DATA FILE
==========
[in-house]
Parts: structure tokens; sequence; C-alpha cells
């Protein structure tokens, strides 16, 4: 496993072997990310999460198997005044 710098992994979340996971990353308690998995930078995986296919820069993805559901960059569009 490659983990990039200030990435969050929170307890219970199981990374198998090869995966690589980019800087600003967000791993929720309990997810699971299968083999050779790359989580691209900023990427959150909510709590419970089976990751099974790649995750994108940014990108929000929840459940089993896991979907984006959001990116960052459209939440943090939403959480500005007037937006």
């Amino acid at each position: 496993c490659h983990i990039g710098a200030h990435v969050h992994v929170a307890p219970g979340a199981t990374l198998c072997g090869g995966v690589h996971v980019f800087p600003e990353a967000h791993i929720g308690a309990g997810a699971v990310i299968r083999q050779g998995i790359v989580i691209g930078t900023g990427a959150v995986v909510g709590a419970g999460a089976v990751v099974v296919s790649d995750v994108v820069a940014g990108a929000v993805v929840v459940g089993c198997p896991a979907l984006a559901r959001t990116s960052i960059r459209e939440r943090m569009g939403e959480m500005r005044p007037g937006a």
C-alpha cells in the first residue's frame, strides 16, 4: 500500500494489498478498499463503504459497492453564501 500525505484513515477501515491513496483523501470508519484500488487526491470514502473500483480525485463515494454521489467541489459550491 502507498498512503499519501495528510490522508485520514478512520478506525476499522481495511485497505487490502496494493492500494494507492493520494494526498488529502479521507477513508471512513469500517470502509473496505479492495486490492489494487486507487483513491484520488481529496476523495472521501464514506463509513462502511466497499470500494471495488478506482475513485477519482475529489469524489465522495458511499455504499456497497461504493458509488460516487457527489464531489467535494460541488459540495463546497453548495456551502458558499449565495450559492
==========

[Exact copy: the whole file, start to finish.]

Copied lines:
[in-house]
Parts: structure tokens; sequence; C-alpha cells
């Protein structure tokens, strides 16, 4: 496993072997990310999460198997005044 710098992994979340996971990353308690998995930078995986296919820069993805559901960059569009 490659983990990039200030990435969050929170307890219970199981990374198998090869995966690589980019800087600003967000791993929720309990997810699971299968083999050779790359989580691209900023990427959150909510709590419970089976990751099974790649995750994108940014990108929000929840459940089993896991979907984006959001990116960052459209939440943090939403959480500005007037937006």
């Amino acid at each position: 496993c490659h983990i990039g710098a200030h990435v969050h992994v929170a307890p219970g979340a199981t990374l198998c072997g090869g995966v690589h996971v980019f800087p600003e990353a967000h791993i929720g308690a309990g997810a699971v990310i299968r083999q050779g998995i790359v989580i691209g930078t900023g990427a959150v995986v909510g709590a419970g999460a089976v990751v099974v296919s790649d995750v994108v820069a940014g990108a929000v993805v929840v459940g089993c198997p896991a979907l984006a559901r959001t990116s960052i960059r459209e939440r943090m569009g939403e959480m500005r005044p007037g937006a």
C-alpha cells in the first residue's frame, strides 16, 4: 500500500494489498478498499463503504459497492453564501 500525505484513515477501515491513496483523501470508519484500488487526491470514502473500483480525485463515494454521489467541489459550491 502507498498512503499519501495528510490522508485520514478512520478506525476499522481495511485497505487490502496494493492500494494507492493520494494526498488529502479521507477513508471512513469500517470502509473496505479492495486490492489494487486507487483513491484520488481529496476523495472521501464514506463509513462502511466497499470500494471495488478506482475513485477519482475529489469524489465522495458511499455504499456497497461504493458509488460516487457527489464531489467535494460541488459540495463546497453548495456551502458558499449565495450559492